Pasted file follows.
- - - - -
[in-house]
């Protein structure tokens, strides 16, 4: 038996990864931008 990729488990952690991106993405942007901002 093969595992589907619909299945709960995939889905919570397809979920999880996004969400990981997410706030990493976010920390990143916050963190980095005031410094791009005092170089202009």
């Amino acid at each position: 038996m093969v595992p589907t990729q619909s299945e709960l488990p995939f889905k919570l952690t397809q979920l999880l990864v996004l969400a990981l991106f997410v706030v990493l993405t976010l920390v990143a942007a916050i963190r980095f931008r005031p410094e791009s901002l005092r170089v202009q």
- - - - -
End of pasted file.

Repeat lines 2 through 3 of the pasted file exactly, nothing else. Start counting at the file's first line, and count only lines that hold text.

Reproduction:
């Protein structure tokens, strides 16, 4: 038996990864931008 990729488990952690991106993405942007901002 093969595992589907619909299945709960995939889905919570397809979920999880996004969400990981997410706030990493976010920390990143916050963190980095005031410094791009005092170089202009």
């Amino acid at each position: 038996m093969v595992p589907t990729q619909s299945e709960l488990p995939f889905k919570l952690t397809q979920l999880l990864v996004l969400a990981l991106f997410v706030v990493l993405t976010l920390v990143a942007a916050i963190r980095f931008r005031p410094e791009s901002l005092r170089v202009q």